By Maryann Makosiej
Do you know the story behind the discovery of DNA? In class, it might be that James Watson, an American biologist, and Francis Crick, an English physicist, used x-rays and light (in a process known as “x-ray crystallography”) to deduce its structure. If you read the paper they published in Nature, a scientific journal, in 1953, you might get that impression as well.
The reality, as it often is, is more nuanced. The individual operating the X-ray crystallography was a doctorate in the Watson and Crick lab. They had built a structural model on their own, and took the seminal photographs of the DNA structure we understand today. Without them, Watson and Crick might have never stumbled upon their discovery.
Her name was Rosalind Franklin, and the only mention of her “unpublished” contributions were in a footnote at the back of the original 1953 paper, a common practice in which women’s independent ideas were regularly recognized as a lead up to her boss’s overall one. She was excluded from the Nobel Prize that Watson and Crick received for the discovery of DNA.
Her story is an ubiquitous one. From Henrietta Lacks, whose immortal cells laid the foundation for cancer research, to Esther Lederberg, who made critical discoveries in genetics but whose husband won the Nobel Prize, women historically have not been named at the table of science.
The inadvertent policy of exclusion is an impact that’s still being felt today. Researchers at the University of Melbourne were interested in the “gender gap” in science, the phenomenon of uneven number of men and women researchers across scientific disciplines that is often attributed to the historic exclusion of women. They wanted to estimate its size, and how long it would take to close. They compiled a database of almost 10 million academic papers published over the last 15 years, and looked at rates of publication of women and men researchers.
They found that of the 115 scientific disciplines they covered, 8 held that women outnumbered men (e.g. nursing, midwifery) while 23 publish at the same rate (e.g. public health, nutrition) (Holman 2018). In the remaining 87 disciplines, men far outnumber women. At the current pace, it will take only a decade to close some fields (microbiology, anthropology, etc.) but far greater in others. In physics, it will take 258 years to close the gender gap!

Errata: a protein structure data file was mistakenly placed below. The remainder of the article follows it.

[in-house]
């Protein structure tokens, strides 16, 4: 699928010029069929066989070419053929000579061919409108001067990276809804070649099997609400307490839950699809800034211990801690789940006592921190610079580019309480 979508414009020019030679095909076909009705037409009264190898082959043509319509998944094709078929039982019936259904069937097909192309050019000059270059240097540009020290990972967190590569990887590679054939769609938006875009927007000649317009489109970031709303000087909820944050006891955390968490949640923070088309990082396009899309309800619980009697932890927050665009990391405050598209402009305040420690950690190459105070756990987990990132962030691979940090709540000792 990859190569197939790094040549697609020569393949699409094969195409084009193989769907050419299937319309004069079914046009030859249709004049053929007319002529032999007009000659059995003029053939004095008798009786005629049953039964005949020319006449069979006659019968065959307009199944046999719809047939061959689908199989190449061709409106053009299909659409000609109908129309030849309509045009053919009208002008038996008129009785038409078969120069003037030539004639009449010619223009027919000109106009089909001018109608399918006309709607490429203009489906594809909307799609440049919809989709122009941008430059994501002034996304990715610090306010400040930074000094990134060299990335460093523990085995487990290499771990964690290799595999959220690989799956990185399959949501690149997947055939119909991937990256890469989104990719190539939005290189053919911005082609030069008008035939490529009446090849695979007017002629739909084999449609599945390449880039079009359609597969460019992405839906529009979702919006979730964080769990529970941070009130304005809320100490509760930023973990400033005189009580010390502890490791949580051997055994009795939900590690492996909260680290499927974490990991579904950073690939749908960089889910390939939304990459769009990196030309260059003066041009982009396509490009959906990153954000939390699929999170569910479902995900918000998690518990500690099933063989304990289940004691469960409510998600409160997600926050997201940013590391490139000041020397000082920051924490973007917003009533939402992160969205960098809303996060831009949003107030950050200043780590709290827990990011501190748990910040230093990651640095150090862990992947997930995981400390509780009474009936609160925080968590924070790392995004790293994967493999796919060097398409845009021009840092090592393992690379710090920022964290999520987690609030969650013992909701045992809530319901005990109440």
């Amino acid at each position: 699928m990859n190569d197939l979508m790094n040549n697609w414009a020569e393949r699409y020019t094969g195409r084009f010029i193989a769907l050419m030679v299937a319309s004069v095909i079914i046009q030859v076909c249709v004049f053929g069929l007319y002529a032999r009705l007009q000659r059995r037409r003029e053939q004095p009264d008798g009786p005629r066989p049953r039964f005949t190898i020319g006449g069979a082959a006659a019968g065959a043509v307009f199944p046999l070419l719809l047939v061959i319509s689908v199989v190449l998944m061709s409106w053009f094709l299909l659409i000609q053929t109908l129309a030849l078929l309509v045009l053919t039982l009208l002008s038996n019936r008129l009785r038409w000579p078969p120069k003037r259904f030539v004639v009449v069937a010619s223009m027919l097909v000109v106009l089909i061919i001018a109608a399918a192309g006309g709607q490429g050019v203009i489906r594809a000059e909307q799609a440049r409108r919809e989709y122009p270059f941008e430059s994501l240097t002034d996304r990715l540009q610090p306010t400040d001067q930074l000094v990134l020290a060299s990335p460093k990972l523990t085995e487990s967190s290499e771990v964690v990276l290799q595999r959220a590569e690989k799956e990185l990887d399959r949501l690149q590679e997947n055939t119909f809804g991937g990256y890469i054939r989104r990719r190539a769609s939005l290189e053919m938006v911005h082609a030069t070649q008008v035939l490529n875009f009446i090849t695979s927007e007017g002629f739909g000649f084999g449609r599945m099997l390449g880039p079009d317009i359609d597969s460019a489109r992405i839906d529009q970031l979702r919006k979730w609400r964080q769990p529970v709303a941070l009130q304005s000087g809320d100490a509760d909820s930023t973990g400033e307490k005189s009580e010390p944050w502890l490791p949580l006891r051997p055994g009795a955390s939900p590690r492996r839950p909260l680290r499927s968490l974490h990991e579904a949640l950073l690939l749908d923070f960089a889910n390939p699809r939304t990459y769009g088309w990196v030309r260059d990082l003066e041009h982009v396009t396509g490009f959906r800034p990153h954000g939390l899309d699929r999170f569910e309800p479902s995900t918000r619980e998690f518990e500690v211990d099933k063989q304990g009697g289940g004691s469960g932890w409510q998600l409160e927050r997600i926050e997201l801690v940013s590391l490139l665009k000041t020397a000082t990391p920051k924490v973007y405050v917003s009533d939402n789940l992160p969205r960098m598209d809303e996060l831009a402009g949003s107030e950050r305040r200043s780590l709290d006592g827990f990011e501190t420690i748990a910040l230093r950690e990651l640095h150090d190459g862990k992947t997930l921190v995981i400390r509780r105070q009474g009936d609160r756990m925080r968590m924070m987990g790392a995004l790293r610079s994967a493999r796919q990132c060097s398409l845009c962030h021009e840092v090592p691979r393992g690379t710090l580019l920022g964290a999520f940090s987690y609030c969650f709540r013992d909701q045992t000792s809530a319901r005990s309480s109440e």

The data continues. Studies show that women in science, compared to men of equal skill and education, receive less mentoring (Hanna-Rose 2012), are less likely to be trained in elite laboratories (Venkatraman 2014), are widely seen as less competent, are less likely to publish, and when they are published, their work is less likely to be cited (Larivière 2013). For all of this, women are broadly paid less for equal work (Shen 2013). In addition, they face persistent stereotypes about their work ethic, aptitude, and scientific capacity.
What do we do with all of this information?
Science is a lens in which we view the world. To some, it’s like a religion. It holds truths about the world that we cannot otherwise understand, and it holds a process of explaining the inexplicable. It’s a field that prides itself on innovation and discovery. And yet, despite its best intentions, it is not immune to the follies of the human condition. Neither can it remain stagnant in the face of societal change.
Women comprise half of our world. Although their names are not always written down in history books and in scientific journals, they’ve been here and they matter. It may be too late to fully change the past, but it is certainly never too late to fix the present. From providing girls with women mentors in STEM to allocating equal leave for new parents, there are tangible ways to better represent women in science. This month’s NatPhil publication is one way that we are doing our part by educating the public on the importance of gender equity in scientific fields.
Holman, L., Stuart-Fox, D., & Hauser, C. E. (2018). The gender gap in science: How long until women are equally represented? PLOS Biology,16(4).
Venkatraman, V. (2014). Elite Male Faculty Employ Fewer Women. Science. doi:10.1126/science.caredit.a1400167
Shen, H. (2013). Inequality quantified: Mind the gender gap. Nature,495(7439), 22-24. doi:10.1038/495022a
Hanna-Rose, W., & Vrablik, T. (2012). Faculty of 1000 evaluation for Science facultys subtle gender biases favor male students. F1000 - Post-publication Peer Review of the Biomedical Literature. doi:10.3410/f.717956885.793462071
Larivière, V., Ni, C., Gingras, Y., Cronin, B., & Sugimoto, C. R. (2013). Bibliometrics: Global gender disparities in science. Nature,504(7479), 211-213. doi:10.1038/504211a